Why Isn’t Biden Mentioning ‘Bidenomics’ Anymore?

There have been several PR campaigns that presidential administrations initiated that fell flat on their face. Comedians and voters alike cruelly mocked Gerald Ford’s “WIN” (Whip Inflation Now) campaign. Needless to say, the only thing that the campaign “whipped” was Ford’s electability.

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Then there was the “Health Security Act” of 1993, which Bill Clinton unwisely put his wife in charge of selling to Congress and the American people. “Hillarycare” was such a bad idea that President Clinton had to abandon it when several Republicans came out and said it went too far and several Democrats said it didn’t go far enough.

Neither of those failed PR efforts could hold a candle to the epic fail that is “Bidenomics.” Biden and the Democratic Party have abandoned the word itself. In June 2023, Biden mentioned “Bidenomics” 29 times. By January 2024, Biden mentioned his signature economic program just twice. And in February, he never mentioned it at all.

We’re told that the economy is going great guns. We’re told that the economy is roaring. So what’s the problem?

The problem is that the American people see “Bidenomics” for exactly what it is, a PR gimmick. The economy is the one thing that you can’t fool the voters on. They don’t judge the economy based on what the Bureau of Labor Statistics says the unemployment rate is. Nor do they judge the inflation rate by what the Consumer Price Index says it is.

To voters, the economy is how they perceive their own economic situations to be, how secure they feel in their jobs, and how good their healthcare plans are. They judge the inflation rate by how much more every week they’re spending on food, the CPI be damned.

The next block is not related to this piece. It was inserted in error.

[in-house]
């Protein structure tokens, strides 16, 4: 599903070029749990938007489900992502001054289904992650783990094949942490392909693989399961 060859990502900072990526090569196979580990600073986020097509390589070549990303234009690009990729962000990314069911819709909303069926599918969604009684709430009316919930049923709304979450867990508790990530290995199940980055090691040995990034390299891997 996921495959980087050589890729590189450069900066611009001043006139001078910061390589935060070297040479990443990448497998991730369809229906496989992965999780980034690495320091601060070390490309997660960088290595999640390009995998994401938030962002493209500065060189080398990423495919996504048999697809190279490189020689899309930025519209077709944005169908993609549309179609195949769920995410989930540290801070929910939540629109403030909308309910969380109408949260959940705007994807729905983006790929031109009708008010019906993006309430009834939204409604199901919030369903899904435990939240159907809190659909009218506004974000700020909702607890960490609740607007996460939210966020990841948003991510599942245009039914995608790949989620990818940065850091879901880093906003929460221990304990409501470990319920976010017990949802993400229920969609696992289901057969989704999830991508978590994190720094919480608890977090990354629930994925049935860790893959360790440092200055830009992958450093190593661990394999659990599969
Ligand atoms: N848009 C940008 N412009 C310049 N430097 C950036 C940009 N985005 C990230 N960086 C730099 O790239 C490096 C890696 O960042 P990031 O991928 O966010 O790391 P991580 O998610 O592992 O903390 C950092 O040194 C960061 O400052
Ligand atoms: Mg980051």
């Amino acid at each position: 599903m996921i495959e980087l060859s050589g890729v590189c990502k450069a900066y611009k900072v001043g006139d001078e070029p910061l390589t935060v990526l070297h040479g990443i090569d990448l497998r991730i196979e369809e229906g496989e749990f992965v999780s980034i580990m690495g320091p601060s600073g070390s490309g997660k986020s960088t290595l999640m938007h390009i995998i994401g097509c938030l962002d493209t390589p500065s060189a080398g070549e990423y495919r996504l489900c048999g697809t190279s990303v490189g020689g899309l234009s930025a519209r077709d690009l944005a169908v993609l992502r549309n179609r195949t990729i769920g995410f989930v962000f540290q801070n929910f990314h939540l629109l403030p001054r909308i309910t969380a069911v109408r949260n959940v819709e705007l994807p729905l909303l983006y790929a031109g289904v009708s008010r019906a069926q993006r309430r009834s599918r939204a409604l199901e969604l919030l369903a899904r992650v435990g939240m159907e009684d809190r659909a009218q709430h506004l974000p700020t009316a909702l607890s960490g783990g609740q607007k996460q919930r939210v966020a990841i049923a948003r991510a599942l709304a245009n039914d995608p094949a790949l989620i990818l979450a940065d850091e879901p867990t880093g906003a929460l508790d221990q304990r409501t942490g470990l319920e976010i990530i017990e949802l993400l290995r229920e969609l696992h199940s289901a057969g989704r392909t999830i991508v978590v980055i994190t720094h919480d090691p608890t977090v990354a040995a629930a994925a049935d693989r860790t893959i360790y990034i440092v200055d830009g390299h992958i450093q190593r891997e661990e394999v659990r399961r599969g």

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The fact is that “Bidenomics” is meaningless when voters are feeling real economic pain and the president is saying they’re imagining things.  

Axios:

The president’s shift from “Bidenomics” is part of a broader move toward trying to energize his base ahead of the election, instead of trying to convince swing voters that the economy is better than what they tell pollsters.

Biden’s post-State of the Union strategy has focused on shoring up his weaknesses among Democrats. He has cut ads to address concerns about his age and appeal to Black and Latino voters.

By contrast, the campaign’s $20 million-plus in ads last year focused mostly on Biden’s economic record — though the ads didn’t frame it as “Bidenomics.”

The ad buy didn’t move Biden’s poll numbers, but his campaign has said it let voters know of his legislative accomplishments.

What Biden and Democrats never mention when dictating to Americans that they’re stupid for not telling pollsters how tremendous the economy is is the fact that interest rates are at 40-year highs, and that affects the price of everything. 

Home loans, car loans, home improvement loans, and just as importantly, the increased cost of business financing loans all make life a lot more expensive in 2024 than it was in 2020. That’s something Biden can’t escape whether he used the term “Bidenomics” or not.

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Biden “will continue talking about Bidenomics, which is a sharp contrast with congressional Republicans, who are siding with special interests and the rich over middle-class families,” White House spokesperson Michael Kikukawa said in a statement.

Class warfare is all Biden has left. His new budget proposal will raise taxes on the “rich” — a doomed effort from the start to find revenue to close the massive $2 trillion deficits he is running.

That’s the true nature of “Bidenomics”: massive deficits, no fiscal discipline, and using smoke and mirrors to get re-elected.

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